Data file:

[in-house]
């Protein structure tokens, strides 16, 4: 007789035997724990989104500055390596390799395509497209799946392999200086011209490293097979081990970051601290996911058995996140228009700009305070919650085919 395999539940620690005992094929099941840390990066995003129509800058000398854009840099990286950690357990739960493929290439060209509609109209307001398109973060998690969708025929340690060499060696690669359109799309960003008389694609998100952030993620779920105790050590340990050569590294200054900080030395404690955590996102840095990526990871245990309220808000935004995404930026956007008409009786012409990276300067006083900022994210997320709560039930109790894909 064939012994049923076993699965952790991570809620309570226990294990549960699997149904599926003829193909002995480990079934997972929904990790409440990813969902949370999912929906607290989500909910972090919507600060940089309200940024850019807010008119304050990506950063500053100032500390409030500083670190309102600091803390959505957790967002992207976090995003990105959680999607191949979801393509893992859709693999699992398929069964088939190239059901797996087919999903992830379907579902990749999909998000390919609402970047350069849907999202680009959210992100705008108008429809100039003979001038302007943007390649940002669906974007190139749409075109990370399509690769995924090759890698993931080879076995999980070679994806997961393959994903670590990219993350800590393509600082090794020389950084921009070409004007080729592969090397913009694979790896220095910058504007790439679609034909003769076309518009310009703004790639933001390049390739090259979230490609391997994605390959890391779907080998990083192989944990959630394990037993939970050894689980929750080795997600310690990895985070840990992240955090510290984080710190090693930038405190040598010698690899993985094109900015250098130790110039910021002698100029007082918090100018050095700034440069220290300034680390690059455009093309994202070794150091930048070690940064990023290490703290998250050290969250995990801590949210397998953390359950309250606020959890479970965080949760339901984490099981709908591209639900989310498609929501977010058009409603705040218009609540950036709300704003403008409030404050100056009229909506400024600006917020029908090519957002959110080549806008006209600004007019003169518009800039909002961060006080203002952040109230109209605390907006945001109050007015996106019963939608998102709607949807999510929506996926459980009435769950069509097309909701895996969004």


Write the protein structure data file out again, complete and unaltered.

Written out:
[in-house]
């Protein structure tokens, strides 16, 4: 007789035997724990989104500055390596390799395509497209799946392999200086011209490293097979081990970051601290996911058995996140228009700009305070919650085919 395999539940620690005992094929099941840390990066995003129509800058000398854009840099990286950690357990739960493929290439060209509609109209307001398109973060998690969708025929340690060499060696690669359109799309960003008389694609998100952030993620779920105790050590340990050569590294200054900080030395404690955590996102840095990526990871245990309220808000935004995404930026956007008409009786012409990276300067006083900022994210997320709560039930109790894909 064939012994049923076993699965952790991570809620309570226990294990549960699997149904599926003829193909002995480990079934997972929904990790409440990813969902949370999912929906607290989500909910972090919507600060940089309200940024850019807010008119304050990506950063500053100032500390409030500083670190309102600091803390959505957790967002992207976090995003990105959680999607191949979801393509893992859709693999699992398929069964088939190239059901797996087919999903992830379907579902990749999909998000390919609402970047350069849907999202680009959210992100705008108008429809100039003979001038302007943007390649940002669906974007190139749409075109990370399509690769995924090759890698993931080879076995999980070679994806997961393959994903670590990219993350800590393509600082090794020389950084921009070409004007080729592969090397913009694979790896220095910058504007790439679609034909003769076309518009310009703004790639933001390049390739090259979230490609391997994605390959890391779907080998990083192989944990959630394990037993939970050894689980929750080795997600310690990895985070840990992240955090510290984080710190090693930038405190040598010698690899993985094109900015250098130790110039910021002698100029007082918090100018050095700034440069220290300034680390690059455009093309994202070794150091930048070690940064990023290490703290998250050290969250995990801590949210397998953390359950309250606020959890479970965080949760339901984490099981709908591209639900989310498609929501977010058009409603705040218009609540950036709300704003403008409030404050100056009229909506400024600006917020029908090519957002959110080549806008006209600004007019003169518009800039909002961060006080203002952040109230109209605390907006945001109050007015996106019963939608998102709607949807999510929506996926459980009435769950069509097309909701895996969004």